What a difference a week makes.
Before free agency kicked off, the Detroit Lions were looking at a massive lack of talent in their defensive secondary. Of the cornerbacks under contract, only two of them—Jeff Okudah and Jerry Jacobs—had starting experience. The safety group was looking stronger thanks to a breakout debut from Kerby Joseph, but the Lions still had some questions regarding the health of Tracy Walker and DeShon Elliott’s status as an unrestricted free agent. Coupled with questionable depth, it was a group the Lions needed to address this offseason.
As the first week of free agency wraps up, the Lions secondary is suddenly looking like a new beast.
The Lions had a double-whammy start to free agency by signing Cameron Sutton and Emmanuel Moseley. Sutton, a versatile chess piece on defense, figures to be the Lions’ top outside cornerback with the ability to play in the slot and in the box. That alone gives defensive coordinator Aaron Glenn a lot to work with, but the Lions went and added Moseley as well. Moseley may be recovering from an ACL injury, but his recovery timeline puts him well on track to compete for a starting role come August. He gives Detroit yet another starting-caliber cornerback.
That was all fine and dandy, especially with a productive cornerback draft class upcoming. The Lions could add a prospect and be sitting pretty as training camp slowly approaches.
Not so fast.
General manager Brad Holmes pulled the trigger on another massive secondary signing on Sunday night. Arguably one of the top remaining free agents, the Lions reportedly signed defensive back C.J. Gardner-Johnson to a one-year deal. With CJGJ added to the mix, the Lions not only get a third safety to replace Elliott but a very viable nickel corner to boot. Much like Sutton, the Lions added another defensive back with a versatile skillset:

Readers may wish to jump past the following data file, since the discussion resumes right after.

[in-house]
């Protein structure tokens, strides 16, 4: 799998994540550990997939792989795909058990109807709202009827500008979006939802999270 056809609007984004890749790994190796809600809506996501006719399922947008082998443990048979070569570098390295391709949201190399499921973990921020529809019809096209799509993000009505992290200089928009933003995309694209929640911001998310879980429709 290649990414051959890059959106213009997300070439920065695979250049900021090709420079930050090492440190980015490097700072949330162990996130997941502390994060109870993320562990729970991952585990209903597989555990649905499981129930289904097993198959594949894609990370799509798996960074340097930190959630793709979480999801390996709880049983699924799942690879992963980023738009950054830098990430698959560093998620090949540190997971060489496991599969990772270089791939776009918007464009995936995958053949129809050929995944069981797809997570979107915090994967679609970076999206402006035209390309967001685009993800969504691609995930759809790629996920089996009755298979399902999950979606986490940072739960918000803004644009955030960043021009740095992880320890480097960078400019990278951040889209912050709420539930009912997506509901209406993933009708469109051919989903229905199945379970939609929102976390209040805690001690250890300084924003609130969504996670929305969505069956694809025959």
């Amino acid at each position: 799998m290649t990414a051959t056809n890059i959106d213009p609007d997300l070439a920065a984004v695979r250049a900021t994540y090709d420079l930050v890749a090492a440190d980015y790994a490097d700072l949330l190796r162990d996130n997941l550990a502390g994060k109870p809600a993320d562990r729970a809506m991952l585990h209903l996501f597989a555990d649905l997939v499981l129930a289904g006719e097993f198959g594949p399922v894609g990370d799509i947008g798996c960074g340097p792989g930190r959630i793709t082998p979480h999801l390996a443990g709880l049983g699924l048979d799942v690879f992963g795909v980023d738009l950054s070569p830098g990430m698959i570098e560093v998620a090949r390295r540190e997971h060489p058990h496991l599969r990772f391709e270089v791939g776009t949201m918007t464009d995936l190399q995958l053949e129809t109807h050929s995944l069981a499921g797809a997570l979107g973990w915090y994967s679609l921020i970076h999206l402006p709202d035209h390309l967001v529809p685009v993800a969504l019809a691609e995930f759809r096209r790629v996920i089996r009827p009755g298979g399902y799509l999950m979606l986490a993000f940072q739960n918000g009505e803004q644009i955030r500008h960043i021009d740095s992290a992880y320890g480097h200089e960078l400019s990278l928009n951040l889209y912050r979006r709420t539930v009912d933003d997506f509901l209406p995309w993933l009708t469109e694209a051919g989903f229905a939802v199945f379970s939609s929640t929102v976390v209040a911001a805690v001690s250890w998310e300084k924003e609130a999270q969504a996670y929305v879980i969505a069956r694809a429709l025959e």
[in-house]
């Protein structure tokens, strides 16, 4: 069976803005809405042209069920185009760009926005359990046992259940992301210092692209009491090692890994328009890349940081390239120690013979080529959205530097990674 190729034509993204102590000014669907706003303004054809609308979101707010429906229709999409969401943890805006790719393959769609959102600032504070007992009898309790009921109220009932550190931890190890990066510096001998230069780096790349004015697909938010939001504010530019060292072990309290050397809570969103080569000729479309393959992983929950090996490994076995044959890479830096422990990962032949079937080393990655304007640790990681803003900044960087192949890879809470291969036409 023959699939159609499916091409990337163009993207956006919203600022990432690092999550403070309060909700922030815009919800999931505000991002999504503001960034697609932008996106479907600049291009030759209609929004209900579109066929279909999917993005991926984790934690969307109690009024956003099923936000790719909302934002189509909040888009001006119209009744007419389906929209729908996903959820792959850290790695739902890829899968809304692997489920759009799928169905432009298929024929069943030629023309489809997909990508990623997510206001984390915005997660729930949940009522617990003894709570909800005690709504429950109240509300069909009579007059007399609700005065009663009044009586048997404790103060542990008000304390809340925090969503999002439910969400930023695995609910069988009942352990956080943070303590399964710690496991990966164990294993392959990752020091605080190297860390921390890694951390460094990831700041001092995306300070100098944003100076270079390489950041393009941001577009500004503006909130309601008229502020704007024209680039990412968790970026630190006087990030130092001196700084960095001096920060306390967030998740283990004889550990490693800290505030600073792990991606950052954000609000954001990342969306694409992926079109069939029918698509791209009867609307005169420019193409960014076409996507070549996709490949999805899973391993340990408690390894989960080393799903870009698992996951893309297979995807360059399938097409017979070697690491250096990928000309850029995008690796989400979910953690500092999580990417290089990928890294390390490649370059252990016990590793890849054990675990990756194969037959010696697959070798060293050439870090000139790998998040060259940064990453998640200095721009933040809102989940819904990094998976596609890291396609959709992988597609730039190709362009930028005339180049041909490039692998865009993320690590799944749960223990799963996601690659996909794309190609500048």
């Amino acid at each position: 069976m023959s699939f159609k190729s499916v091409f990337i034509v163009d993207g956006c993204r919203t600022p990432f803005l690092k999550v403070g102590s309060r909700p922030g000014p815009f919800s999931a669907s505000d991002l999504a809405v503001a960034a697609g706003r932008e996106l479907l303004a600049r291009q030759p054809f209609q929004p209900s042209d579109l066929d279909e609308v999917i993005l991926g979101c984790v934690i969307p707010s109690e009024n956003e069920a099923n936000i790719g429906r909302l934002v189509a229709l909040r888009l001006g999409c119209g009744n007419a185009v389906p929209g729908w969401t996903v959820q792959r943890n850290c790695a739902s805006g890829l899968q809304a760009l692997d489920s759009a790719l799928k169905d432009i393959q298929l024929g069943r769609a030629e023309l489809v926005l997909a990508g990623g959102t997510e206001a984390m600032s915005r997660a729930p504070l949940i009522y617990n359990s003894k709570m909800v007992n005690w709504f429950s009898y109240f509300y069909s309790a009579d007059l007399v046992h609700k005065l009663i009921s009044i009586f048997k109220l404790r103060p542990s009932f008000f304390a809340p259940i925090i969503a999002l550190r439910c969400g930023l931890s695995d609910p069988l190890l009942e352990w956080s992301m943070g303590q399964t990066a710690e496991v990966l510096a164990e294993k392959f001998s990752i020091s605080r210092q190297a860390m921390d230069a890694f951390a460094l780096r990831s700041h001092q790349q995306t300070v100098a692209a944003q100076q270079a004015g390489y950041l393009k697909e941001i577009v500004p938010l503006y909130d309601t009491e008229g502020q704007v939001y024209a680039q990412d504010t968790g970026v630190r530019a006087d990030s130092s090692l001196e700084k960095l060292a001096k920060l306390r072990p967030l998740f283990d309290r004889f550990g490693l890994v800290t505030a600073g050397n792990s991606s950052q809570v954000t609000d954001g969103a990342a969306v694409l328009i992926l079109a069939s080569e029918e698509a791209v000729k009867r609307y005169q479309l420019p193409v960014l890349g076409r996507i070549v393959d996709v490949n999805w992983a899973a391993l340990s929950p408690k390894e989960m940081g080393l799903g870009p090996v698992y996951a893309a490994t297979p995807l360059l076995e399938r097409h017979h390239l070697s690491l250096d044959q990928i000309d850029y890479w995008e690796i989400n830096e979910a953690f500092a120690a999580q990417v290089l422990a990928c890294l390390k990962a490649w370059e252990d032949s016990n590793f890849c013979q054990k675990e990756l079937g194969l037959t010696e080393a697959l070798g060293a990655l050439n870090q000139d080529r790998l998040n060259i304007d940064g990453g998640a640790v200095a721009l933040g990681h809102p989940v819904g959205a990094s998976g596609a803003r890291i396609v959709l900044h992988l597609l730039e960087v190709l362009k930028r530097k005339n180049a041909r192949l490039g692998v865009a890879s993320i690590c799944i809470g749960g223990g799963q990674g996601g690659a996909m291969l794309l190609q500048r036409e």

Outside: Sutton and Okudah or Moseley or Jacobs— Erik Schlitt (@erikschlitt) March 20, 2023
Nickel: Gardner-Johnson (Will Harris backup)
Safety: Tracy and Kerby
O. Ver. Haul.
Overhaul indeed. The Lions' secondary went from a significant weakness to very talented in a heartbeat. Not only did the Lions improve their top-end starters, but they also improved the depth as a result of said moves. Regardless of who wins which starting role, the Lions should have a plethora of talent behind them.
The question now is, how will that translate to the field?
Today’s Question of the Day is:
What are your expectations for the Lions secondary in 2023?
My answer: With this roster, I think the ceiling is a top-five secondary, while the floor is top-16.
Starting with the floor, it’s worth noting how bad the Lions secondary has been in recent years. Frequently among the worst units in the NFL, the Lions rightfully made massive free agent moves to correct this problem. If anything, the Lions achieving an average secondary would be a notable improvement over previous seasons. Because I want to exercise some caution, I think expecting them to be a middle-of-the-road secondary at worst is reasonable.
As for ceiling, it’s hard not to imagine this as an elite unit down the road. Joseph and Walker are a phenomenal safety tandem on paper—if Joseph can build on his rookie year and Walker recovers quickly from his injury, watch out. As for the cornerbacks, the Lions now have plenty of options. Gardner-Johnson will play a significant role on defense regardless of where he lines up. The outside cornerback group of Sutton, Moseley, Okudah, and Jacobs is talented and deep. For Okudah in particular, the offseason additions could greatly improve his play, as he will finally have support around him.
After years of being a major weakness of defense, the Lions secondary is finally shaping up into something formidable.